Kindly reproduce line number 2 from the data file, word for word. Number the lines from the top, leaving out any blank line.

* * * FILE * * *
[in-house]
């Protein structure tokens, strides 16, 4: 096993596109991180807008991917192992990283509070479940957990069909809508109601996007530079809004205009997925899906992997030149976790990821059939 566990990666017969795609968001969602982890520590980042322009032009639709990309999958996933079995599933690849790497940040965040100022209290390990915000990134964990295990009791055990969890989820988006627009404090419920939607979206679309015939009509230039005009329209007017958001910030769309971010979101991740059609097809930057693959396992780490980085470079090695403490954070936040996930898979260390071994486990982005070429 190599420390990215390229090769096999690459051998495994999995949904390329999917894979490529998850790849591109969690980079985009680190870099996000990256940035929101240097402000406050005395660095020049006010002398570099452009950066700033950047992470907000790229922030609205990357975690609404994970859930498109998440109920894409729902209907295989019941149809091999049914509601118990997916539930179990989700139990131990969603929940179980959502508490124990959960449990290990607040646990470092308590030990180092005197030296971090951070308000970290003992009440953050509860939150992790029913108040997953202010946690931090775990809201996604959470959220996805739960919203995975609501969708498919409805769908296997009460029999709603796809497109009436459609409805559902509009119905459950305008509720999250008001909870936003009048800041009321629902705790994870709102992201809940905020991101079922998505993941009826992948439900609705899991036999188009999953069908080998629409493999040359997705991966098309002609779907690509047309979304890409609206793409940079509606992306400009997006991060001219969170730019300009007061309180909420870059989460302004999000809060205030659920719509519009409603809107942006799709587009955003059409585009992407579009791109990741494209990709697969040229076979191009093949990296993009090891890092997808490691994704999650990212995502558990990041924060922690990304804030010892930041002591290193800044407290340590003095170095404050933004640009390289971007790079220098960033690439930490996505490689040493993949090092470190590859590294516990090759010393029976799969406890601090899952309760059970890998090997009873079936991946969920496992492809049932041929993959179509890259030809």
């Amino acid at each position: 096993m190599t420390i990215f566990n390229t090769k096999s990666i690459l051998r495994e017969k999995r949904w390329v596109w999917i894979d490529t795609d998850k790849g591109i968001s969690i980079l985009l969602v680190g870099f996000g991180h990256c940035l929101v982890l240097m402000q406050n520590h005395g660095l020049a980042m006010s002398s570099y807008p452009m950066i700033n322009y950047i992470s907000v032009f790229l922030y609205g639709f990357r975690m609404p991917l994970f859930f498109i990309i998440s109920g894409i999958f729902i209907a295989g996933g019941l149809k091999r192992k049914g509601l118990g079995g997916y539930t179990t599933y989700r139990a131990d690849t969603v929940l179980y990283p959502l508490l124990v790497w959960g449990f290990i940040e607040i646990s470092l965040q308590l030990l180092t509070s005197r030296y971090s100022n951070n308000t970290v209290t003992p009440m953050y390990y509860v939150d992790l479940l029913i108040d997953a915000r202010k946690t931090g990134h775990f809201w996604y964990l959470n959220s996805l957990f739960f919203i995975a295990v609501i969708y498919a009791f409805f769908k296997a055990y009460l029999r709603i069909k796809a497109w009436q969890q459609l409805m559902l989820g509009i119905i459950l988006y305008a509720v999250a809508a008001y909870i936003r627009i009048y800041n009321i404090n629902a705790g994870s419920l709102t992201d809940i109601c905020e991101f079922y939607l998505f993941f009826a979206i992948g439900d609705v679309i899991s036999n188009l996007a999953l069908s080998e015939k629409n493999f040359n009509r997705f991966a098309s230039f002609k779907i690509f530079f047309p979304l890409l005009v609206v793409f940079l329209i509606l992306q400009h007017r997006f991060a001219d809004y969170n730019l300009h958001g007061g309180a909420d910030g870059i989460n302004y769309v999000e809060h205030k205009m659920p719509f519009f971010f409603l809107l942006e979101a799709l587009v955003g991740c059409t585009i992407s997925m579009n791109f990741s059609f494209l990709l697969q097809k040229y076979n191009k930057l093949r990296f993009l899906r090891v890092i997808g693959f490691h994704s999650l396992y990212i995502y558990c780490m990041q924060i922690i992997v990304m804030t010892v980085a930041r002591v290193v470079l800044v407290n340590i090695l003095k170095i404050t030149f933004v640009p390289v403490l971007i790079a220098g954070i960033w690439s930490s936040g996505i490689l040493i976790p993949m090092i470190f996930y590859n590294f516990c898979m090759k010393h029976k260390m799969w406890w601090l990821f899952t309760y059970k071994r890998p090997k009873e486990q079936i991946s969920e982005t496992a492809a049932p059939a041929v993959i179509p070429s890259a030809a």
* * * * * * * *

């Protein structure tokens, strides 16, 4: 096993596109991180807008991917192992990283509070479940957990069909809508109601996007530079809004205009997925899906992997030149976790990821059939 566990990666017969795609968001969602982890520590980042322009032009639709990309999958996933079995599933690849790497940040965040100022209290390990915000990134964990295990009791055990969890989820988006627009404090419920939607979206679309015939009509230039005009329209007017958001910030769309971010979101991740059609097809930057693959396992780490980085470079090695403490954070936040996930898979260390071994486990982005070429 190599420390990215390229090769096999690459051998495994999995949904390329999917894979490529998850790849591109969690980079985009680190870099996000990256940035929101240097402000406050005395660095020049006010002398570099452009950066700033950047992470907000790229922030609205990357975690609404994970859930498109998440109920894409729902209907295989019941149809091999049914509601118990997916539930179990989700139990131990969603929940179980959502508490124990959960449990290990607040646990470092308590030990180092005197030296971090951070308000970290003992009440953050509860939150992790029913108040997953202010946690931090775990809201996604959470959220996805739960919203995975609501969708498919409805769908296997009460029999709603796809497109009436459609409805559902509009119905459950305008509720999250008001909870936003009048800041009321629902705790994870709102992201809940905020991101079922998505993941009826992948439900609705899991036999188009999953069908080998629409493999040359997705991966098309002609779907690509047309979304890409609206793409940079509606992306400009997006991060001219969170730019300009007061309180909420870059989460302004999000809060205030659920719509519009409603809107942006799709587009955003059409585009992407579009791109990741494209990709697969040229076979191009093949990296993009090891890092997808490691994704999650990212995502558990990041924060922690990304804030010892930041002591290193800044407290340590003095170095404050933004640009390289971007790079220098960033690439930490996505490689040493993949090092470190590859590294516990090759010393029976799969406890601090899952309760059970890998090997009873079936991946969920496992492809049932041929993959179509890259030809």